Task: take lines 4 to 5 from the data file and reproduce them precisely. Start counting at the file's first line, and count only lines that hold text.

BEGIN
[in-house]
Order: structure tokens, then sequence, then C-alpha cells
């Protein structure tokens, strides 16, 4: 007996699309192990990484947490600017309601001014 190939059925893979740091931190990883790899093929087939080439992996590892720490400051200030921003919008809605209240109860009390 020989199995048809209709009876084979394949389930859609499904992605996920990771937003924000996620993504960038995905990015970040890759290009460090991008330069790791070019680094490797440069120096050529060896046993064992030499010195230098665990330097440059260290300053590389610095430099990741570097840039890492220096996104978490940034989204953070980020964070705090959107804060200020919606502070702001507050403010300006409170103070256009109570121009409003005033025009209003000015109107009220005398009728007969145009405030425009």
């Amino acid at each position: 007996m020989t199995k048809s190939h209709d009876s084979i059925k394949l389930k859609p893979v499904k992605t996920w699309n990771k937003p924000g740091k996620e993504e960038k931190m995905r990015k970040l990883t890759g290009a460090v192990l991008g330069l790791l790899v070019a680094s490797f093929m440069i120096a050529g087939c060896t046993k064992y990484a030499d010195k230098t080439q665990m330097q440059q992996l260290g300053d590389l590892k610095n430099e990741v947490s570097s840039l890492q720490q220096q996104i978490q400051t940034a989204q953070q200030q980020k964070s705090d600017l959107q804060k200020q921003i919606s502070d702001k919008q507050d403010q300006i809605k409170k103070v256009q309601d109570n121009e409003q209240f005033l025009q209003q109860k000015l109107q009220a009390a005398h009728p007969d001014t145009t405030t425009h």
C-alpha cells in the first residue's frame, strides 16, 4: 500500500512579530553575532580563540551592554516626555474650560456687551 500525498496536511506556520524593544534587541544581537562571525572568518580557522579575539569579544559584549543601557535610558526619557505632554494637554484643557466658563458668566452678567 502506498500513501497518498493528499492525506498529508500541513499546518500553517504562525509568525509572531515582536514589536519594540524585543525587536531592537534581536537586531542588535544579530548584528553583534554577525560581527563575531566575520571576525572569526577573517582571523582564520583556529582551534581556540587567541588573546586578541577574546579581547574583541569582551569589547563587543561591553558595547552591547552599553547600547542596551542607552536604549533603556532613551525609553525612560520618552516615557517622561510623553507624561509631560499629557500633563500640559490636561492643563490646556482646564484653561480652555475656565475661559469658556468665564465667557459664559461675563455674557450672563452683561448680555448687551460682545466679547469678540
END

């Amino acid at each position: 007996m020989t199995k048809s190939h209709d009876s084979i059925k394949l389930k859609p893979v499904k992605t996920w699309n990771k937003p924000g740091k996620e993504e960038k931190m995905r990015k970040l990883t890759g290009a460090v192990l991008g330069l790791l790899v070019a680094s490797f093929m440069i120096a050529g087939c060896t046993k064992y990484a030499d010195k230098t080439q665990m330097q440059q992996l260290g300053d590389l590892k610095n430099e990741v947490s570097s840039l890492q720490q220096q996104i978490q400051t940034a989204q953070q200030q980020k964070s705090d600017l959107q804060k200020q921003i919606s502070d702001k919008q507050d403010q300006i809605k409170k103070v256009q309601d109570n121009e409003q209240f005033l025009q209003q109860k000015l109107q009220a009390a005398h009728p007969d001014t145009t405030t425009h």
C-alpha cells in the first residue's frame, strides 16, 4: 500500500512579530553575532580563540551592554516626555474650560456687551 500525498496536511506556520524593544534587541544581537562571525572568518580557522579575539569579544559584549543601557535610558526619557505632554494637554484643557466658563458668566452678567 502506498500513501497518498493528499492525506498529508500541513499546518500553517504562525509568525509572531515582536514589536519594540524585543525587536531592537534581536537586531542588535544579530548584528553583534554577525560581527563575531566575520571576525572569526577573517582571523582564520583556529582551534581556540587567541588573546586578541577574546579581547574583541569582551569589547563587543561591553558595547552591547552599553547600547542596551542607552536604549533603556532613551525609553525612560520618552516615557517622561510623553507624561509631560499629557500633563500640559490636561492643563490646556482646564484653561480652555475656565475661559469658556468665564465667557459664559461675563455674557450672563452683561448680555448687551460682545466679547469678540